A Lebanese commentator and economic analyst has warned of coordinated operations of an Iran-backed “cyber army” to silence anti-Hamas and anti-Hezbollah voices on X.
The pro-Iranian cyber army is “gaming the platform’s limited moderation controls in English and especially Arabic to suppress criticism and amplify their own narrative,” wrote Geneva-based Samara Azzi in the “Fikra Forum” section of the Washington Institute for Near East Policy website.
Referring to the “unprecedented” level of misinformation about the world conflicts, particularly the war in Gaza, Azzi warned that the attempts to report false information and misattributed videos on Arabic X runs the risk of confronting the reactions of the cyber army of the “axis of resistance,” including the supporters of the Islamic Republic’s proxy groups in the region such as Hamas, Hashd al-Shaabi and Hezbollah.
In the case of marking posts and comments critical of the “axis of resistance,” Iran’s regional militias, pro-Iran users will report them in a coordinated manner in an attempt to shadow ban, block and eventually de-platform activists, she added, further stressing that the cyber army is fed upon “the deep pockets of their Iranian backers.”
Ever since the beginning of the Israel-Hamas conflict on October 7, activists, politicians and security experts have warned of the alarming level of misinformation on social media. On October 30, the Associated Press reported a “flood” of misinformation regarding the war, saying that it is not easy for users “to sort fact from fiction.”
“In the fog of war, rumors and lies are especially dangerous, capable of taking on the veneer of fact and affecting decisions,” warned a New York Times article published on Thursday.
Samara Azzi stated that the situation is further exacerbated for Arabic users of X as they face both a misinformation campaign and a coordinated pro-Iran cyber army. The unwholesome result is self-censoring for many users as they choose to avoid making controversial remarks so as not to incur the wrath of Hezbollah and Hamas sympathizers, she stated.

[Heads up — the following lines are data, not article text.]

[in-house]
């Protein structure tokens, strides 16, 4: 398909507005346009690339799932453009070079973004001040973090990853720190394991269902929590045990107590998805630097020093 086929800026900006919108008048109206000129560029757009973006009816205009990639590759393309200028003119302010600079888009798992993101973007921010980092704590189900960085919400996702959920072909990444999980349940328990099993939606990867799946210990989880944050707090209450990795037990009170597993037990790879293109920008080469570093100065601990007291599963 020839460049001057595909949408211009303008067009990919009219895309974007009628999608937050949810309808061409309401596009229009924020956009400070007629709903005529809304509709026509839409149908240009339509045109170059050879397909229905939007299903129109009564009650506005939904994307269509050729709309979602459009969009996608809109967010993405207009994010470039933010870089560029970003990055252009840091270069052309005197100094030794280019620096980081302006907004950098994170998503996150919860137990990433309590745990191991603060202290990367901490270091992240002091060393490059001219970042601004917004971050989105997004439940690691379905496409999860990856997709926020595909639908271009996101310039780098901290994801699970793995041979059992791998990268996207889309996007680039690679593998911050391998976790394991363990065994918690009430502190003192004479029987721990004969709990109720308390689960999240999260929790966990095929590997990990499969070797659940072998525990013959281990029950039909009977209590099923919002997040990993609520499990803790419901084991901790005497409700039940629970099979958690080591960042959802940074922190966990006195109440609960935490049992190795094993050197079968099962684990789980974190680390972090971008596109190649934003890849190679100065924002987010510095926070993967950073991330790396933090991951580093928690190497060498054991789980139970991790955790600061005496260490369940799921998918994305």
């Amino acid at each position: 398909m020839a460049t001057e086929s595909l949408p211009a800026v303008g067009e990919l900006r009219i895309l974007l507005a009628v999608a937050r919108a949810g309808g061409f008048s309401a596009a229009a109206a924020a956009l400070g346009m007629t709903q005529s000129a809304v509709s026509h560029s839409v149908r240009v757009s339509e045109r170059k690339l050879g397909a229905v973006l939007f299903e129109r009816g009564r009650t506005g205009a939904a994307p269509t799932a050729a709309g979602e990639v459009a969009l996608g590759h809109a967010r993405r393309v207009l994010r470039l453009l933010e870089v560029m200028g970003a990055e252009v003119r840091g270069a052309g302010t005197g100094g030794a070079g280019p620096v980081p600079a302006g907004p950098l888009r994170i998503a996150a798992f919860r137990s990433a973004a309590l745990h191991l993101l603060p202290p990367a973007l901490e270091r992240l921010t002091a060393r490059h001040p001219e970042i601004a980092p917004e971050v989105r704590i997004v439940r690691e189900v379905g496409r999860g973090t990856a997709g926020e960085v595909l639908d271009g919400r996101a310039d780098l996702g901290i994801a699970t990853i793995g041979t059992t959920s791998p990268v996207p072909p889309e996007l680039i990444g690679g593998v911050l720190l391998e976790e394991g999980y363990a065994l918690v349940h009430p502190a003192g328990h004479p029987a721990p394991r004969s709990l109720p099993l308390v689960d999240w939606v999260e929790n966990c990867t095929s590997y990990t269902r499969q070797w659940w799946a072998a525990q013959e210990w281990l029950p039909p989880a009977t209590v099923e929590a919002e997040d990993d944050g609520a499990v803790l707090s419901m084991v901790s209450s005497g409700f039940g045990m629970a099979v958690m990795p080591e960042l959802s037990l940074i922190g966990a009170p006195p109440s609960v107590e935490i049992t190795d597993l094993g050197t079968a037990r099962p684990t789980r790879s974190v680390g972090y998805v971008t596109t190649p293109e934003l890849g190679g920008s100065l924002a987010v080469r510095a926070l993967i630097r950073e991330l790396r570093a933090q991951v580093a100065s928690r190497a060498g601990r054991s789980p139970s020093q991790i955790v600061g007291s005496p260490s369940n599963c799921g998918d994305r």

Azzi also took to task X’s “moderation failures,” accusing some of the platform’s Arabic language moderators of backing pro-Iran proxy groups. According to her, several workers in X’s MENA offices in Dubai have voiced their support for the Free Patriotic Movement, a Lebanese political party and a Hezbollah ally.
There have been reports of a similar problem in other social networks as well. In 2022, three human rights groups called on Meta, the owner of Instagram and Facebook, to alter its Persian-language content review procedures for Iran. The groups voiced their concerns over the company censoring content by Iranian dissidents and democracy advocates.
Some Iranians also complained that their Instagram posts were being restricted. BBC’s sources then alleged that pro-regime employees of the German branch of Telus International, a Canadian contractor which provides content moderation to Instagram, are responsible for restricting anti-government content of Iranian users.
Azzi also criticized X for allowing Hezbollah agents to operate freely in the platform, saying they tweet with impunity.
Much to our dismay, things have only worsened regarding the representation of Middle Eastern politics after Elon Musk bought Twitter, she noted, adding, “There is also little clarity about what future efforts will be undertaken to address this issue.”